students and those served by their work.
Labor Supervisor/Practical Instructor
The labor supervisor is institutionally recognized as a practical educator and an essential, valued member of
the educational community.
Berea College offers three Male-Initiative courses that focus on supporting the college transition of males
from three distinct populations – African-American males, Latino males, and males from Appalachian At-Risk
or Distressed Counties. These courses weave college readiness and success discussions with conversations
about culture, race, and identity aimed at helping students gain a better understanding of how their unique
heritage contributes to who they are today and provides them with support throughout their first year on
Students from these target groups are enrolled in one of three courses – AFT 186: Models and Mentors for
Success for our African-American students, APS 121: Appalachian Cultures for males from Appalachian AtRisk or
Distressed Counties, and GST 186: Latino Males in Higher Education. Students are enrolled in the
courses automatically based on their self-identified demographics but have the option of dropping the
course once on campus and after a conversation with their academic advisor.
National Student Clearinghouse
An organization whose mission is to serve the education and workforce communities and all learners with
access to trusted data, related services, and insights. The Clearinghouse is the nation's largest provider of
electronic student record exchanges and postsecondary transcript ordering services.
StudentTracker Research Service – A service that provides the ability to research postsecondary
enrollment and degree records. The service matches on name and birthdate. Nearly 3,600 colleges
and universities – enrolling over 97% of all students in public and private U.S. institutions – regularly
provide enrollment and graduation data to the Clearinghouse.
Any gender, or lack of gender, or a mix of genders, that is not strictly man or woman.
Non-Degree Seeking Student
A student who audits or takes courses without working toward a degree. The following are the types of NonDegree Seeking Students at Berea:
Auditing Student - An individual who attends a class informally and not for academic credit. No
transcript record is kept of audited courses.
Berea Community School, Madison Southern High School, or Home-Schooled Student- High school
students who take no more than two courses per term at Berea College based upon the record of
their academic work or the concurrence of the Registrar.
Community (Special) - An individual who wishes to take courses for personal enrichment or for
limited educational gain.
EKU Exchange - Exchange students are enrolled at Berea part-time under an exchange agreement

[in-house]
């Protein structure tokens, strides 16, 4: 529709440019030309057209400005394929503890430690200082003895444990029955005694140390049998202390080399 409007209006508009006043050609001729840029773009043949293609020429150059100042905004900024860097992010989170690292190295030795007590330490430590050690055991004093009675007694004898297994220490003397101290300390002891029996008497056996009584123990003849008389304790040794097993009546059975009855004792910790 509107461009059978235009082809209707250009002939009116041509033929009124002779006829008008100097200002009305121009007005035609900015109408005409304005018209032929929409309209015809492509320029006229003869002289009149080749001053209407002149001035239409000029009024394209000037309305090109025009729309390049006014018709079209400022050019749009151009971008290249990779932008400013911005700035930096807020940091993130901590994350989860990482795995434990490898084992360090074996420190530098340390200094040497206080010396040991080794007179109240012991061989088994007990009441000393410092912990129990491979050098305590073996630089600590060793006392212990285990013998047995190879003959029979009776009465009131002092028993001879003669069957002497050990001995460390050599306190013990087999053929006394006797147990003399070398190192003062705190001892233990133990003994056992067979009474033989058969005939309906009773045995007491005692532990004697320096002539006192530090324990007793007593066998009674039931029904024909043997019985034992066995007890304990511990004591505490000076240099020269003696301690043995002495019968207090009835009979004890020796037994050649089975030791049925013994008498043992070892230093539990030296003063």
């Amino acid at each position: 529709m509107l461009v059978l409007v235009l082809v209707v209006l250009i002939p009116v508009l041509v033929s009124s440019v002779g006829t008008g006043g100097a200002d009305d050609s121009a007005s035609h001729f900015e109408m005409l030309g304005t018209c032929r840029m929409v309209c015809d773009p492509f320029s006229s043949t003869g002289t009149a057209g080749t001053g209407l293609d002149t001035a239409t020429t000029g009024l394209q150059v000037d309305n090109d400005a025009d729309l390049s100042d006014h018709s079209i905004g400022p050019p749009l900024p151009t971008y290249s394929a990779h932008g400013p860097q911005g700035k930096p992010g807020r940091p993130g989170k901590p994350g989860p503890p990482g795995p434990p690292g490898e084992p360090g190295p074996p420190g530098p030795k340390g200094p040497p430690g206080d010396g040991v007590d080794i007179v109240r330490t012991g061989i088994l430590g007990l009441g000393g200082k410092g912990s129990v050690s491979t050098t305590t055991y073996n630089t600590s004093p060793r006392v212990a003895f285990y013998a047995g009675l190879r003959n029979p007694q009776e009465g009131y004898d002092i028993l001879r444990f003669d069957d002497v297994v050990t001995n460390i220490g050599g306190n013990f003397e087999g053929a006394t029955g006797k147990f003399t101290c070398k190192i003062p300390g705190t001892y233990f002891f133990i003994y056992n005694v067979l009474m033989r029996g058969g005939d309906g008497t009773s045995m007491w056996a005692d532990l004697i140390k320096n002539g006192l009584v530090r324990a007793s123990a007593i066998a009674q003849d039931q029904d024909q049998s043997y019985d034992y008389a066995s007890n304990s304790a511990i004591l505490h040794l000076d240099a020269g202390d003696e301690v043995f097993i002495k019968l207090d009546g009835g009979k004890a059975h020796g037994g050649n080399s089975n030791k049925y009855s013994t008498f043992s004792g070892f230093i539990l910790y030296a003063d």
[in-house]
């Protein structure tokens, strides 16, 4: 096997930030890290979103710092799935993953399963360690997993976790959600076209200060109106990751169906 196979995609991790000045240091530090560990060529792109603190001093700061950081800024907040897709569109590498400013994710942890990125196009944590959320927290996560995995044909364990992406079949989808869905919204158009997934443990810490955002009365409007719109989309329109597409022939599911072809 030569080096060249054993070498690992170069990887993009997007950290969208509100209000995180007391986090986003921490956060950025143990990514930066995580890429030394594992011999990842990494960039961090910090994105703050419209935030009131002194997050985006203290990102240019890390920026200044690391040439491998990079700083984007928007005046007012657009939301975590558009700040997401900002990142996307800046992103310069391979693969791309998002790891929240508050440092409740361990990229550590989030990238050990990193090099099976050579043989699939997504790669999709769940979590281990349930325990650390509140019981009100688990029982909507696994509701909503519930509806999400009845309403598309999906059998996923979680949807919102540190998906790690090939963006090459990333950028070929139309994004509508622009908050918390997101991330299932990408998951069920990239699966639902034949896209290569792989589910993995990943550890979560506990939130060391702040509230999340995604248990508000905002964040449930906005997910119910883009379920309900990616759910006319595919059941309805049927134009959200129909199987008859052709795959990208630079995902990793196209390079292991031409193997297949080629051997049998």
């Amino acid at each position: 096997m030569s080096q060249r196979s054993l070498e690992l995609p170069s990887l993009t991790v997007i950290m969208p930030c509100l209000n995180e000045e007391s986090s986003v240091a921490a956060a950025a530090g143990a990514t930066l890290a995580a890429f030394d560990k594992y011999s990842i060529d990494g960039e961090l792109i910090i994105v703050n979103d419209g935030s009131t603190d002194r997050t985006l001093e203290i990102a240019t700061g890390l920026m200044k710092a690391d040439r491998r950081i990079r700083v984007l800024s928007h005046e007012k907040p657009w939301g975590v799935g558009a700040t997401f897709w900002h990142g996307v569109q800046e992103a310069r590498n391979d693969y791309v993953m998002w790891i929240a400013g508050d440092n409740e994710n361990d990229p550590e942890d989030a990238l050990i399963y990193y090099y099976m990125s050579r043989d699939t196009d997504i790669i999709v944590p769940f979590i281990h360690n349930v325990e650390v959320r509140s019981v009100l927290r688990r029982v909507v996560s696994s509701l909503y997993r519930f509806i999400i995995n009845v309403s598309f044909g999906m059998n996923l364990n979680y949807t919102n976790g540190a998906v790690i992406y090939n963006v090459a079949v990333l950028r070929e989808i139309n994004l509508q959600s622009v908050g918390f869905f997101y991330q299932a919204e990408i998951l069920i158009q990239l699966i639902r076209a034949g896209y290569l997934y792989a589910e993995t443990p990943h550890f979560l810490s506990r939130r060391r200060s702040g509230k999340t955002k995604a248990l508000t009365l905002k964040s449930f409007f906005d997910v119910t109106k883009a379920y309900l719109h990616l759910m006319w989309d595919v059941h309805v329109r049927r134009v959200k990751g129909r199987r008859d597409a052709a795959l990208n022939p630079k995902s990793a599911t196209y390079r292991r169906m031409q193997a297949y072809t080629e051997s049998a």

with Eastern Kentucky University (EKU) in Richmond, KY.
Post-Graduate - A student attending Berea College full-time after earning a baccalaureate degree
who is not seeking an additional degree.
Transient/Exchange - Transient students are students who take courses at Berea College to transfer
back to their home institution. Exchange students are enrolled at Berea full-time under an exchange
agreement with another institution.
Includes funds raised from foundations, corporations, organizations, religious groups, and fund-raising
A student who is 24 years of age or older and/or married and/or has a child/children/legal dependent.
Domestic students complete the FAFSA (Free Application for Federal Student Aid), which verifies this status.
F-1 International students are not included in the non-traditional student counts in college reports because
they complete no paperwork that would verify the status other than age.
Other Domestic Student
Students who are not F-1 International or did not identify themselves as "Black or African American" alone or
in combination with another race.
Includes continuing (students who were enrolled at Berea during the previous term), returning (students
previously enrolled, withdrew, and subsequently accepted for readmission), and transfer students (students
who have been enrolled at another post-secondary institution) who have a classification of "freshman."
Students (not F-1 International Students) who identified themselves as "American Indian or Alaska Native."
"Asian," or "Native Hawaiian or Other Pacific Islander," alone or in combination with each other.
Faculty on a continuing appointment.
A student who has a course load of less than three credits.
Partners for Education (PFE)
A program at the College that utilizes a place-based, student-focused approach to improve educational
outcomes in Appalachian Kentucky. The programs address regional needs that fall within the College's Great
Commitments by engaging "Appalachian communities, families, and students in partnership for mutual
learning, growth, and service." PFE implements educational outreach programs funded primarily through
federal grants. The following is a list of the current Partners for Education programs:
o AmeriCorps: Partners for Education
o Full-Service Community Schools
o Gaining Early Awareness and Readiness for Undergraduate Programs (GEAR UP)
o Institute of Museum and Library Services National Leadership Grant (IMLS)
o National Endowment for the Arts Artworks
o Promise Neighborhood
o South Eastern Kentucky Promise Zone
o Talent Search
o Upward Bound
o Upward Bound Math and Science
According to the Integrated Postsecondary Education Data System (IPEDS), categories are used to
describe groups to which individuals belong, identify with, or belong in the eyes of the community. The
categories do not denote scientific definitions of anthropological origins. The designations are used to